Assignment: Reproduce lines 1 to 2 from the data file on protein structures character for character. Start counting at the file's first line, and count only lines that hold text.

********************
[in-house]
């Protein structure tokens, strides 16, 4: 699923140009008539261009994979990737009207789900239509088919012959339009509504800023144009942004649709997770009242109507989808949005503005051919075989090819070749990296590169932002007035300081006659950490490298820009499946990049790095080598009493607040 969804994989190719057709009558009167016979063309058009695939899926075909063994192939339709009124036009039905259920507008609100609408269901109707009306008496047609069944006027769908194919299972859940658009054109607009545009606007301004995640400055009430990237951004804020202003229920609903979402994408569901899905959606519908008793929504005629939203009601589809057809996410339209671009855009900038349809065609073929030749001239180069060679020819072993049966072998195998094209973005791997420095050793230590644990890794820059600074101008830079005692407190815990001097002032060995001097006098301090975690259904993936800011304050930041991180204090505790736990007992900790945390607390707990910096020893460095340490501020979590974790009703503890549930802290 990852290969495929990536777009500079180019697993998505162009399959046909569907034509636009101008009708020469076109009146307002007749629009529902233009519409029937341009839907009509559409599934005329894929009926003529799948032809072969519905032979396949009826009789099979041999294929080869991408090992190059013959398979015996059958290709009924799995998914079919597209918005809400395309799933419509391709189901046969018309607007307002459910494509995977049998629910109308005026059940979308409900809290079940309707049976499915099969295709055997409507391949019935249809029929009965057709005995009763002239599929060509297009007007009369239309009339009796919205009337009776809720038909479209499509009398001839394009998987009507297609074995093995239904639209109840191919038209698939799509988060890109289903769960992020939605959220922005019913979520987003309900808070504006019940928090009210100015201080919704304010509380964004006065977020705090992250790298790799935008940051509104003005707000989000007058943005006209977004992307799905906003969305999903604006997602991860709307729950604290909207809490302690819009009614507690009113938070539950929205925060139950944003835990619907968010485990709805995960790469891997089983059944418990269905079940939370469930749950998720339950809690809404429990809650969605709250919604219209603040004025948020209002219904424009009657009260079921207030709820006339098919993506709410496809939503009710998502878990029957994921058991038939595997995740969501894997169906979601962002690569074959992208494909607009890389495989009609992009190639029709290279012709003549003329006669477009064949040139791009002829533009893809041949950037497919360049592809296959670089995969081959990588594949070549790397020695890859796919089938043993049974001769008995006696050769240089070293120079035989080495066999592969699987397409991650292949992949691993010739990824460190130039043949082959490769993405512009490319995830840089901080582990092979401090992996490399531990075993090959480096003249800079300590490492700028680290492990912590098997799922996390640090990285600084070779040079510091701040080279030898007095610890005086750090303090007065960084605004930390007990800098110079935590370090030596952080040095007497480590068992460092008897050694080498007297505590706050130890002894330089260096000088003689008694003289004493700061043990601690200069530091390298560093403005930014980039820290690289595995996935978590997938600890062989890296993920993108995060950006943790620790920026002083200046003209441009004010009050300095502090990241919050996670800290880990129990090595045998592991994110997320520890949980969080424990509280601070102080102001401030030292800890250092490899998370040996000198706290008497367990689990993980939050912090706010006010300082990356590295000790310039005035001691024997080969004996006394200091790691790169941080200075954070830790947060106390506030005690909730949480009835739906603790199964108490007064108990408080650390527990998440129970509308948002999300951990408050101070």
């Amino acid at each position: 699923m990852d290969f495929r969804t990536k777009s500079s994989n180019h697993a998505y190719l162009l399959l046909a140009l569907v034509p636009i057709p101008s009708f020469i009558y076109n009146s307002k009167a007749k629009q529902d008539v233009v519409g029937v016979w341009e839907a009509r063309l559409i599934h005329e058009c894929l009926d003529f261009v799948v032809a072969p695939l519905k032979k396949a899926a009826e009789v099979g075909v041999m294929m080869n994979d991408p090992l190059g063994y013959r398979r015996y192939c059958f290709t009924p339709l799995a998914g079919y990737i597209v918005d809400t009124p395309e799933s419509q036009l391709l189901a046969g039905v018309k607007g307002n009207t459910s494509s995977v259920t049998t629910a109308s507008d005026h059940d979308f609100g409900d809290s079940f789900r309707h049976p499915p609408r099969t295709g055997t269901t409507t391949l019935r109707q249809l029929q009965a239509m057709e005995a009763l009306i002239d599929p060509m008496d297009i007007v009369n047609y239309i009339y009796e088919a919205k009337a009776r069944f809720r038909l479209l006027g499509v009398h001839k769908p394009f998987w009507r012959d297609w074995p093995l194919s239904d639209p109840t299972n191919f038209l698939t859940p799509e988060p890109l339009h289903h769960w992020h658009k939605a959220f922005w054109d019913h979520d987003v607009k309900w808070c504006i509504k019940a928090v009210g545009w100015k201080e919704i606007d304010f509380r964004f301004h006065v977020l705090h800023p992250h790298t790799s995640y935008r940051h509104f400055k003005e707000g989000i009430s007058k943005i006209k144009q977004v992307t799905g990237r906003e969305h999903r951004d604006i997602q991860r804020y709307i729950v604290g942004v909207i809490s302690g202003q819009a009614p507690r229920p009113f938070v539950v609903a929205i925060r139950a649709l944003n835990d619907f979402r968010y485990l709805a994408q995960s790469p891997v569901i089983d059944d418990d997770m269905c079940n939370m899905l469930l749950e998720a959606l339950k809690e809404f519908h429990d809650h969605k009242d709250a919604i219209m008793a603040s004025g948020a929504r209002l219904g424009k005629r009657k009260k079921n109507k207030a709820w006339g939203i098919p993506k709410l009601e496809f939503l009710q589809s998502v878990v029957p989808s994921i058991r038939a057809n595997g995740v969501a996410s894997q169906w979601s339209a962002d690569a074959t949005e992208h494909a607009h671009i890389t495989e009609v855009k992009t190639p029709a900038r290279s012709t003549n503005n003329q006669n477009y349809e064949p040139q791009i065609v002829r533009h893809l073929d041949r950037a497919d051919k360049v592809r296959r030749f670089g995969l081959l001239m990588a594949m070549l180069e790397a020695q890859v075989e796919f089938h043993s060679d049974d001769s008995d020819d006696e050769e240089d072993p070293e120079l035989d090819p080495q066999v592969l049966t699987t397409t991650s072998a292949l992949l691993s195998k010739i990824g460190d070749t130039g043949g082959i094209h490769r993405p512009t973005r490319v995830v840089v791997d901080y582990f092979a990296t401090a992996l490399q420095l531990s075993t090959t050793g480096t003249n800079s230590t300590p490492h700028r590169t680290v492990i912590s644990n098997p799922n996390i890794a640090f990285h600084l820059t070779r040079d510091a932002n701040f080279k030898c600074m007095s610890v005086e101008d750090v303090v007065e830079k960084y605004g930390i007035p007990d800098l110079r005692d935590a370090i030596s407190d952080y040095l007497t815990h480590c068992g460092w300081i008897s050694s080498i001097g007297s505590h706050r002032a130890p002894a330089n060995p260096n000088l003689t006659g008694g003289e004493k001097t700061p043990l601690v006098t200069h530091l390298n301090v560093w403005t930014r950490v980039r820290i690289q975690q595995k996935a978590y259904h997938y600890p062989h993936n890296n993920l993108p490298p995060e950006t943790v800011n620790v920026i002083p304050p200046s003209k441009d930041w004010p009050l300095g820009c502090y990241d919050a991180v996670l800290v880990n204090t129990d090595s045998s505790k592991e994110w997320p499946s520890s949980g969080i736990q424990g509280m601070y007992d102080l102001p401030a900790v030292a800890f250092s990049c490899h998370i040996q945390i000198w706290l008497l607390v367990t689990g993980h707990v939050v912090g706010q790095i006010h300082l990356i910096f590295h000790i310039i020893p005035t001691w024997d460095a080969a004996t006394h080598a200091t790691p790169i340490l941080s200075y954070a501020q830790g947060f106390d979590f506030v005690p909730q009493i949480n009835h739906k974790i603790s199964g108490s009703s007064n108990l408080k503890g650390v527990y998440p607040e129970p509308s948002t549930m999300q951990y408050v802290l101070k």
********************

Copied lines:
[in-house]
């Protein structure tokens, strides 16, 4: 699923140009008539261009994979990737009207789900239509088919012959339009509504800023144009942004649709997770009242109507989808949005503005051919075989090819070749990296590169932002007035300081006659950490490298820009499946990049790095080598009493607040 969804994989190719057709009558009167016979063309058009695939899926075909063994192939339709009124036009039905259920507008609100609408269901109707009306008496047609069944006027769908194919299972859940658009054109607009545009606007301004995640400055009430990237951004804020202003229920609903979402994408569901899905959606519908008793929504005629939203009601589809057809996410339209671009855009900038349809065609073929030749001239180069060679020819072993049966072998195998094209973005791997420095050793230590644990890794820059600074101008830079005692407190815990001097002032060995001097006098301090975690259904993936800011304050930041991180204090505790736990007992900790945390607390707990910096020893460095340490501020979590974790009703503890549930802290 990852290969495929990536777009500079180019697993998505162009399959046909569907034509636009101008009708020469076109009146307002007749629009529902233009519409029937341009839907009509559409599934005329894929009926003529799948032809072969519905032979396949009826009789099979041999294929080869991408090992190059013959398979015996059958290709009924799995998914079919597209918005809400395309799933419509391709189901046969018309607007307002459910494509995977049998629910109308005026059940979308409900809290079940309707049976499915099969295709055997409507391949019935249809029929009965057709005995009763002239599929060509297009007007009369239309009339009796919205009337009776809720038909479209499509009398001839394009998987009507297609074995093995239904639209109840191919038209698939799509988060890109289903769960992020939605959220922005019913979520987003309900808070504006019940928090009210100015201080919704304010509380964004006065977020705090992250790298790799935008940051509104003005707000989000007058943005006209977004992307799905906003969305999903604006997602991860709307729950604290909207809490302690819009009614507690009113938070539950929205925060139950944003835990619907968010485990709805995960790469891997089983059944418990269905079940939370469930749950998720339950809690809404429990809650969605709250919604219209603040004025948020209002219904424009009657009260079921207030709820006339098919993506709410496809939503009710998502878990029957994921058991038939595997995740969501894997169906979601962002690569074959992208494909607009890389495989009609992009190639029709290279012709003549003329006669477009064949040139791009002829533009893809041949950037497919360049592809296959670089995969081959990588594949070549790397020695890859796919089938043993049974001769008995006696050769240089070293120079035989080495066999592969699987397409991650292949992949691993010739990824460190130039043949082959490769993405512009490319995830840089901080582990092979401090992996490399531990075993090959480096003249800079300590490492700028680290492990912590098997799922996390640090990285600084070779040079510091701040080279030898007095610890005086750090303090007065960084605004930390007990800098110079935590370090030596952080040095007497480590068992460092008897050694080498007297505590706050130890002894330089260096000088003689008694003289004493700061043990601690200069530091390298560093403005930014980039820290690289595995996935978590997938600890062989890296993920993108995060950006943790620790920026002083200046003209441009004010009050300095502090990241919050996670800290880990129990090595045998592991994110997320520890949980969080424990509280601070102080102001401030030292800890250092490899998370040996000198706290008497367990689990993980939050912090706010006010300082990356590295000790310039005035001691024997080969004996006394200091790691790169941080200075954070830790947060106390506030005690909730949480009835739906603790199964108490007064108990408080650390527990998440129970509308948002999300951990408050101070």